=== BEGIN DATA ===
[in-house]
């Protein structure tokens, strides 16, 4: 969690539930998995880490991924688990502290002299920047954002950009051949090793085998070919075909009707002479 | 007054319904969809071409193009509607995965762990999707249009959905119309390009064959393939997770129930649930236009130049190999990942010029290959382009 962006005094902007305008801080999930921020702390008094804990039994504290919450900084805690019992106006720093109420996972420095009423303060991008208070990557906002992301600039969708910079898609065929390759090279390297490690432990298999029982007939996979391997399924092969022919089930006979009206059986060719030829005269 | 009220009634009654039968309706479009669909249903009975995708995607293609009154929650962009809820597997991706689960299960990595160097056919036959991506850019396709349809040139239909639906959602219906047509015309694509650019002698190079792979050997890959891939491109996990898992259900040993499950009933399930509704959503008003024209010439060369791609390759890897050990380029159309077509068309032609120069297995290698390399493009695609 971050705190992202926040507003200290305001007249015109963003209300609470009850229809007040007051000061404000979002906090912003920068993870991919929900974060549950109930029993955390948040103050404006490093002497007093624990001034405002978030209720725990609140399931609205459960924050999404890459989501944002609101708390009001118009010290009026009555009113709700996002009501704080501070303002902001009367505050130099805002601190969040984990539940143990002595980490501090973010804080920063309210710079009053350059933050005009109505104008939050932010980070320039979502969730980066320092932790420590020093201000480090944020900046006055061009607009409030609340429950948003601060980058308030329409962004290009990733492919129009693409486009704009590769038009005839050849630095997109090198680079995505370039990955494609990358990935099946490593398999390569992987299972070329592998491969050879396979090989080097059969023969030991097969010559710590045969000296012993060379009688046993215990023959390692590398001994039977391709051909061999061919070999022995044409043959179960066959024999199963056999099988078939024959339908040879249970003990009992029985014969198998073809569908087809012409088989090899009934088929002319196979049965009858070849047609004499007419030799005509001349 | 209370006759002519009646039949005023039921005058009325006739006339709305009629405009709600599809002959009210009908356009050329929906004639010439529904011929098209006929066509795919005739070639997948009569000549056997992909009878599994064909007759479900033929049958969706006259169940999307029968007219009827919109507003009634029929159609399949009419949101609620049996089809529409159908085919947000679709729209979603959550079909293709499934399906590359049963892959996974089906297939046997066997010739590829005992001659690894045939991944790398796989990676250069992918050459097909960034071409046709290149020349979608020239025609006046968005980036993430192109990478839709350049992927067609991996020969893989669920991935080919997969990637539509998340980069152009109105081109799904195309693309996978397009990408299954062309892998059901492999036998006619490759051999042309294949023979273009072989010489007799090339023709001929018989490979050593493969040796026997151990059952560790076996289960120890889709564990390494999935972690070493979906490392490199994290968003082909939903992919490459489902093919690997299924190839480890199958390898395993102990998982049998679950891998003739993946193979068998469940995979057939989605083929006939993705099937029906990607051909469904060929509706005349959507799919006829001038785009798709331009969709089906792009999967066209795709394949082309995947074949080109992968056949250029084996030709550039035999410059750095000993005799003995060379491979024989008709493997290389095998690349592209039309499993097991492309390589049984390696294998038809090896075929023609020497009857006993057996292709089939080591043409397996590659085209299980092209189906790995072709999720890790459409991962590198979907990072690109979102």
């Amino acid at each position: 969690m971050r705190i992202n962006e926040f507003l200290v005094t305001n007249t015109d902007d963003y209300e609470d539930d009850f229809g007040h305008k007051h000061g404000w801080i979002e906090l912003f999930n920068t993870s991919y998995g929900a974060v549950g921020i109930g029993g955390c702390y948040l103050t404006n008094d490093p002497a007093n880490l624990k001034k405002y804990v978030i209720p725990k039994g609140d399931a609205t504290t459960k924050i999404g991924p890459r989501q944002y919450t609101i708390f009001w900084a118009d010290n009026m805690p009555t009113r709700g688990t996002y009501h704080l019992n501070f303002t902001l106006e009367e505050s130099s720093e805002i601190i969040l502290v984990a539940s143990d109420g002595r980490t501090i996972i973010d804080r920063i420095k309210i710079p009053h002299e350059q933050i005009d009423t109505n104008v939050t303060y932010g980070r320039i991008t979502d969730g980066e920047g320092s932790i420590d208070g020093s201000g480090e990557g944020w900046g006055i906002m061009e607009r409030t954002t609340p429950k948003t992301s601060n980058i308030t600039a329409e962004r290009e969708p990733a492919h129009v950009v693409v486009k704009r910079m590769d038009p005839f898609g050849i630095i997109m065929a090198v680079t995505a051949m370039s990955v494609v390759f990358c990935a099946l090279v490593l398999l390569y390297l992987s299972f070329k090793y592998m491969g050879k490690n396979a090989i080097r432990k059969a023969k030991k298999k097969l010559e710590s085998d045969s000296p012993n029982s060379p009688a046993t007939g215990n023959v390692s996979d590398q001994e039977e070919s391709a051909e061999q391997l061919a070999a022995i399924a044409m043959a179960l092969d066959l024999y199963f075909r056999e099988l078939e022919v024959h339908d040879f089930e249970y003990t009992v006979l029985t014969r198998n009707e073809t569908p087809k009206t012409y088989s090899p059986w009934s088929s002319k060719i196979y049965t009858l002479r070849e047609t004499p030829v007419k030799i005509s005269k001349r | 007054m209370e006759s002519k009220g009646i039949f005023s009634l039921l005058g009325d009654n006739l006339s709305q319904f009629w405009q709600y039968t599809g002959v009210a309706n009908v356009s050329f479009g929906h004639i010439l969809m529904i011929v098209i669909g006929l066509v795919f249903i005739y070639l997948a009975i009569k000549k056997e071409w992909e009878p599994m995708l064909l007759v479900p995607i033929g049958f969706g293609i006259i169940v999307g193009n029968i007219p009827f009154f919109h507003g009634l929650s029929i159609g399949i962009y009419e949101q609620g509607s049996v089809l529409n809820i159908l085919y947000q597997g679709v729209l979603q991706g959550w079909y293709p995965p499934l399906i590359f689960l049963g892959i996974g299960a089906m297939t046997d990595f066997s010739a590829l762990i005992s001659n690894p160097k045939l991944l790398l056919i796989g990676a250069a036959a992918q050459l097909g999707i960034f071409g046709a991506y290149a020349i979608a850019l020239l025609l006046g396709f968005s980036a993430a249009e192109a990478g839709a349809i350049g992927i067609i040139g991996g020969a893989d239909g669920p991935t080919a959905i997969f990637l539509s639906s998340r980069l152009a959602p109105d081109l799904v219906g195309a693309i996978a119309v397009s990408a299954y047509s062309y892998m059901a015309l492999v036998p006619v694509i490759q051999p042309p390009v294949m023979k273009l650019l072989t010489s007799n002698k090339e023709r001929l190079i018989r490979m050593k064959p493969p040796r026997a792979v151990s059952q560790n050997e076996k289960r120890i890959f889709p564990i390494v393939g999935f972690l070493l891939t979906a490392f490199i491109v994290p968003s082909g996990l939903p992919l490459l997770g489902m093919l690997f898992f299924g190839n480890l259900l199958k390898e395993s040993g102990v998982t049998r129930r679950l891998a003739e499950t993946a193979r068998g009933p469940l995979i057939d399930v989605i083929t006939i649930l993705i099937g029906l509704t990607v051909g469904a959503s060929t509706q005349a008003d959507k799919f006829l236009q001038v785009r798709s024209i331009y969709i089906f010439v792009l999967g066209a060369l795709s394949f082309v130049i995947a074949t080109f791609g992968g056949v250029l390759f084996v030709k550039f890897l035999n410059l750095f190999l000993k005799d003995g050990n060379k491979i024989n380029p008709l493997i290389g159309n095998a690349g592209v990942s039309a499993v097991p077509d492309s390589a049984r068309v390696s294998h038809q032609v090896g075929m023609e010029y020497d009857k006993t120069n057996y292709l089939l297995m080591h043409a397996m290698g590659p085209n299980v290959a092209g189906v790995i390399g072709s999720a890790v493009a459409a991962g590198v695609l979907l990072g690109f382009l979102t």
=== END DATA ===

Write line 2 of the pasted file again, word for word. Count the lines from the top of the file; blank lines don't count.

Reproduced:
């Protein structure tokens, strides 16, 4: 969690539930998995880490991924688990502290002299920047954002950009051949090793085998070919075909009707002479 | 007054319904969809071409193009509607995965762990999707249009959905119309390009064959393939997770129930649930236009130049190999990942010029290959382009 962006005094902007305008801080999930921020702390008094804990039994504290919450900084805690019992106006720093109420996972420095009423303060991008208070990557906002992301600039969708910079898609065929390759090279390297490690432990298999029982007939996979391997399924092969022919089930006979009206059986060719030829005269 | 009220009634009654039968309706479009669909249903009975995708995607293609009154929650962009809820597997991706689960299960990595160097056919036959991506850019396709349809040139239909639906959602219906047509015309694509650019002698190079792979050997890959891939491109996990898992259900040993499950009933399930509704959503008003024209010439060369791609390759890897050990380029159309077509068309032609120069297995290698390399493009695609 971050705190992202926040507003200290305001007249015109963003209300609470009850229809007040007051000061404000979002906090912003920068993870991919929900974060549950109930029993955390948040103050404006490093002497007093624990001034405002978030209720725990609140399931609205459960924050999404890459989501944002609101708390009001118009010290009026009555009113709700996002009501704080501070303002902001009367505050130099805002601190969040984990539940143990002595980490501090973010804080920063309210710079009053350059933050005009109505104008939050932010980070320039979502969730980066320092932790420590020093201000480090944020900046006055061009607009409030609340429950948003601060980058308030329409962004290009990733492919129009693409486009704009590769038009005839050849630095997109090198680079995505370039990955494609990358990935099946490593398999390569992987299972070329592998491969050879396979090989080097059969023969030991097969010559710590045969000296012993060379009688046993215990023959390692590398001994039977391709051909061999061919070999022995044409043959179960066959024999199963056999099988078939024959339908040879249970003990009992029985014969198998073809569908087809012409088989090899009934088929002319196979049965009858070849047609004499007419030799005509001349 | 209370006759002519009646039949005023039921005058009325006739006339709305009629405009709600599809002959009210009908356009050329929906004639010439529904011929098209006929066509795919005739070639997948009569000549056997992909009878599994064909007759479900033929049958969706006259169940999307029968007219009827919109507003009634029929159609399949009419949101609620049996089809529409159908085919947000679709729209979603959550079909293709499934399906590359049963892959996974089906297939046997066997010739590829005992001659690894045939991944790398796989990676250069992918050459097909960034071409046709290149020349979608020239025609006046968005980036993430192109990478839709350049992927067609991996020969893989669920991935080919997969990637539509998340980069152009109105081109799904195309693309996978397009990408299954062309892998059901492999036998006619490759051999042309294949023979273009072989010489007799090339023709001929018989490979050593493969040796026997151990059952560790076996289960120890889709564990390494999935972690070493979906490392490199994290968003082909939903992919490459489902093919690997299924190839480890199958390898395993102990998982049998679950891998003739993946193979068998469940995979057939989605083929006939993705099937029906990607051909469904060929509706005349959507799919006829001038785009798709331009969709089906792009999967066209795709394949082309995947074949080109992968056949250029084996030709550039035999410059750095000993005799003995060379491979024989008709493997290389095998690349592209039309499993097991492309390589049984390696294998038809090896075929023609020497009857006993057996292709089939080591043409397996590659085209299980092209189906790995072709999720890790459409991962590198979907990072690109979102």